Bergens Auto Body is a family-owned SGI Elite auto body shop and a Trusted Regina collision repair expert. From the moment you walk in the door, you will be treated like family! We are proud to have over 80 Years Auto Body Experience and have been serving Regina Autobody needs for over 30 Years. In our latest Bergens auto tips, we share car care tips for Regina winters.
Keep Your Vehicle in Peak Condition During Saskatchewan’s Frigid Weather
Don’t let cold temperatures in Regina wreak havoc on your car. As the mercury plummets, keep these car-care tips in mind. You don’t want to be stranded by a dead battery or get into an accident because you can’t see out your windows. If you haven’t taken some of these preventive-care steps, do them as soon as you can so you’re prepared for the next big chill.
Car Care Tips for Winter
Your vehicle’s battery is especially hard hit when the mercury plummets. Cold temperatures reduce its cranking power. In fact, at about 0°C, a battery has only about half the cranking power it has at 26°C.
To check a conventional battery, remove the plastic caps on the top and check the fluid level. (See your owner’s manual.) If the fluid is low, add distilled water. On maintenance-free batteries, check that the window at the top of the battery indicates a fully charged state. If it’s more than five years old and shows signs of weakness, replace the battery with a top-rated model.
You can have the battery professionally tested at a service station, auto parts store, or repair shop. A tired battery may just need to be charged. But if it’s defective or just worn out, it’s best to replace it before it goes completely dead.
You have to replace wiper blades more often than you might think. Tests have found that even the best-performing wiper blades start to lose their effectiveness in as little as six months. Streaks or missed expanses of glass are sure signs that the blades are ready for retirement.
While it’s possible to stretch their life by cleaning the rubber edge of the blade periodically with a paper towel and glass cleaner, it isn’t safe to do that all winter long. Instead, get yourself new blades. We recommend replacing wiper blades as often as twice per year. Most wiper blades are easy to install, and some stores will perform the replacement work free of charge.
Clear the Windows
If you can’t see out the windows, you’re a danger to yourself and everyone around. Don’t try to use the wipers and those brand-new wiper blades to remove ice from the windshield. Instead, use an ice scraper on frosty mornings. If you park outside, place the wipers in the raised position when it’s going to snow overnight to keep them from freezing to the windshield.
With dirt, mud, and salt residue being kicked up off the road, it’s likely that you’ll be using your windshield washers a lot, so keep your windshield-washer reservoir filled with a winter-blend washer solution that contains an antifreeze agent.
Also, one of the car care tips for winter is to make sure the heater is functioning properly and that plenty of warm air is being directed to the windshield when it’s in the defrost mode. To help prevent your windshield from fogging up, run the air-conditioning system (with the temperature set at a comfortable level) to dehumidify the air.
Finally, check that all the vehicle’s lights are working properly and that the lenses are clean so that you’ll have optimum visibility at night and motorists front and rear will be able to see you.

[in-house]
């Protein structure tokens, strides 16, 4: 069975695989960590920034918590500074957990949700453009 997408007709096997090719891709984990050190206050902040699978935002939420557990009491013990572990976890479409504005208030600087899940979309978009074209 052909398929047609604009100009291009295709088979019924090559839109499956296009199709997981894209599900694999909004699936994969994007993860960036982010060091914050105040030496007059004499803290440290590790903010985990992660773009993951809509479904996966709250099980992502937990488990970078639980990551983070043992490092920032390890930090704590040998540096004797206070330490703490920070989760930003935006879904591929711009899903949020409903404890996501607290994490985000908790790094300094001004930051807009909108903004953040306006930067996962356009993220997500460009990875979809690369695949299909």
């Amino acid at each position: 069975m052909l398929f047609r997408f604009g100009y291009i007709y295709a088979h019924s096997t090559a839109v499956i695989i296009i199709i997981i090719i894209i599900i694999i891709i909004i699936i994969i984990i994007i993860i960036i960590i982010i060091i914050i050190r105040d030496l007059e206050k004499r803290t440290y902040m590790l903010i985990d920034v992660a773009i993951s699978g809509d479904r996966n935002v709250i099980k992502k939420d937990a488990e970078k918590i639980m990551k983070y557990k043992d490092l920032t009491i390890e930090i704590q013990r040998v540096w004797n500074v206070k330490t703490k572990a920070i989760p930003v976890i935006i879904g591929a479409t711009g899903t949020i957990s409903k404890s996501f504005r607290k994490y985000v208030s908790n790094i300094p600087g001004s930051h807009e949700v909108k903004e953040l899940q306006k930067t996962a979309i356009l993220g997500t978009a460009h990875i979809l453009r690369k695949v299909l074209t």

Cold weather can beat up your engine, too. Motor oil thickens when cold, making it harder for the engine to turn over. Check your owner’s manual for the manufacturer’s recommendation. Generally, you should be using multi-viscosity oil that has a “W” in the viscosity index, signifying that it’s formulated for winter use. Typical formulas that are recommended for modern engines include 5W-20, 5W-30, and 10W-30, which provide good oil flow at low temperatures and can often be used year-round. Whenever you have the oil changed, replace the oil filter as well to ensure the system has the maximum amount of flow.
While the car is in the shop, have the radiator and heater hoses checked for cracks, leaks, or contamination from oil or grease. The hoses should be firm yet pliable when you squeeze them. Scrap them if they feel brittle or overly soft.
Try to keep your coolant mixture in a 50/50 ratio of antifreeze and water. This will keep your coolant from freezing until temperatures are well below zero. Colder conditions, however, can call for a 60/40 or 70/30 ratio. Under no circumstances should you use a higher antifreeze-to-water ratio than this.
Spinning out in the snow and ending up in a ditch isn’t the best way to discover your tires are worn out. So if you’ve been waiting to pick up a new set of tires, don’t delay as your safety depends on tire traction and winter-grade tires tend to be in short supply when the snow begins to fall.
Remember that it’s safest to replace all four tires at one time.
During Saskatchewan’s frigid weather where snow and ice are ever-present, consider buying dedicated winter tires mounted on inexpensive steel wheels. These have tread patterns and rubber compounds specially designed to grip snow and ice for optimum traction on slick roads. Winter tires typically have shorter tread life and generate more road noise than the all-season tires that your vehicle came with. But the extra safety they provide is generally worth the compromise.
Even if your tires are in good shape, make sure that you keep them properly inflated. Big drops in temperature mean your tires will lose air because tire pressure declines with the thermometer.
Finally, keep a roadside emergency kit in the car.
Here at Bergen’s Auto Body & Collision Centre, we treat you like family and that means we work hard to give your vehicles back to you properly and most importantly safely!